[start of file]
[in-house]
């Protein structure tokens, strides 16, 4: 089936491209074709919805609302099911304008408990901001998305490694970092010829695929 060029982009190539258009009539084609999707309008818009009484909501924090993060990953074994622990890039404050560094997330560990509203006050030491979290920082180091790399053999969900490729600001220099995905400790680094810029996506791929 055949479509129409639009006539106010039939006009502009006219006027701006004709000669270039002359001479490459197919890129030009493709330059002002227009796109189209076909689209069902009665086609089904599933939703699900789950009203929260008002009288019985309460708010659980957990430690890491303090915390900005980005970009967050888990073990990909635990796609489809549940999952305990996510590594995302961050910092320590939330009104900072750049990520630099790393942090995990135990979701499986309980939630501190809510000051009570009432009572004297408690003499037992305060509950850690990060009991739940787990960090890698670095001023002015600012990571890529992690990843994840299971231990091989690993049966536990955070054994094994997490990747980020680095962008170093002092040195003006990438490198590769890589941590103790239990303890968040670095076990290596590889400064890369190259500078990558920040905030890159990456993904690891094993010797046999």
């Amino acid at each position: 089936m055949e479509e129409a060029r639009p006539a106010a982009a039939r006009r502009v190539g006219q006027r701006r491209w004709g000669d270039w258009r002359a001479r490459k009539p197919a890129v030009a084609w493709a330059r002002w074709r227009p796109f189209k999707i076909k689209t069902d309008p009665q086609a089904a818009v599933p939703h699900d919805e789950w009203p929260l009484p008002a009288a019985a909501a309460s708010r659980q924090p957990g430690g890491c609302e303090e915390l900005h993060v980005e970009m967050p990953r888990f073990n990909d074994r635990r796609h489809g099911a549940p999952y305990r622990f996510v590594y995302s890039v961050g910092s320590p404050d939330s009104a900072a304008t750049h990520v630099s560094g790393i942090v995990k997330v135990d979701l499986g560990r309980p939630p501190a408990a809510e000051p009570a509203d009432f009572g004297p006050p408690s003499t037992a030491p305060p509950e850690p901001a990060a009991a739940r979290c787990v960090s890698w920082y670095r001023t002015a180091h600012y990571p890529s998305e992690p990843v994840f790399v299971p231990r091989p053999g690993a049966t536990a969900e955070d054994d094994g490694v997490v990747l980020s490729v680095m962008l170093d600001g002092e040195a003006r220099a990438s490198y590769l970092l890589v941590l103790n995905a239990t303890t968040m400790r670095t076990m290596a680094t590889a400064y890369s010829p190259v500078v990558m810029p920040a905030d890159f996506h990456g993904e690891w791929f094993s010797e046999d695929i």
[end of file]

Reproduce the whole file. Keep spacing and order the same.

[in-house]
């Protein structure tokens, strides 16, 4: 089936491209074709919805609302099911304008408990901001998305490694970092010829695929 060029982009190539258009009539084609999707309008818009009484909501924090993060990953074994622990890039404050560094997330560990509203006050030491979290920082180091790399053999969900490729600001220099995905400790680094810029996506791929 055949479509129409639009006539106010039939006009502009006219006027701006004709000669270039002359001479490459197919890129030009493709330059002002227009796109189209076909689209069902009665086609089904599933939703699900789950009203929260008002009288019985309460708010659980957990430690890491303090915390900005980005970009967050888990073990990909635990796609489809549940999952305990996510590594995302961050910092320590939330009104900072750049990520630099790393942090995990135990979701499986309980939630501190809510000051009570009432009572004297408690003499037992305060509950850690990060009991739940787990960090890698670095001023002015600012990571890529992690990843994840299971231990091989690993049966536990955070054994094994997490990747980020680095962008170093002092040195003006990438490198590769890589941590103790239990303890968040670095076990290596590889400064890369190259500078990558920040905030890159990456993904690891094993010797046999």
């Amino acid at each position: 089936m055949e479509e129409a060029r639009p006539a106010a982009a039939r006009r502009v190539g006219q006027r701006r491209w004709g000669d270039w258009r002359a001479r490459k009539p197919a890129v030009a084609w493709a330059r002002w074709r227009p796109f189209k999707i076909k689209t069902d309008p009665q086609a089904a818009v599933p939703h699900d919805e789950w009203p929260l009484p008002a009288a019985a909501a309460s708010r659980q924090p957990g430690g890491c609302e303090e915390l900005h993060v980005e970009m967050p990953r888990f073990n990909d074994r635990r796609h489809g099911a549940p999952y305990r622990f996510v590594y995302s890039v961050g910092s320590p404050d939330s009104a900072a304008t750049h990520v630099s560094g790393i942090v995990k997330v135990d979701l499986g560990r309980p939630p501190a408990a809510e000051p009570a509203d009432f009572g004297p006050p408690s003499t037992a030491p305060p509950e850690p901001a990060a009991a739940r979290c787990v960090s890698w920082y670095r001023t002015a180091h600012y990571p890529s998305e992690p990843v994840f790399v299971p231990r091989p053999g690993a049966t536990a969900e955070d054994d094994g490694v997490v990747l980020s490729v680095m962008l170093d600001g002092e040195a003006r220099a990438s490198y590769l970092l890589v941590l103790n995905a239990t303890t968040m400790r670095t076990m290596a680094t590889a400064y890369s010829p190259v500078v990558m810029p920040a905030d890159f996506h990456g993904e690891w791929f094993s010797e046999d695929i």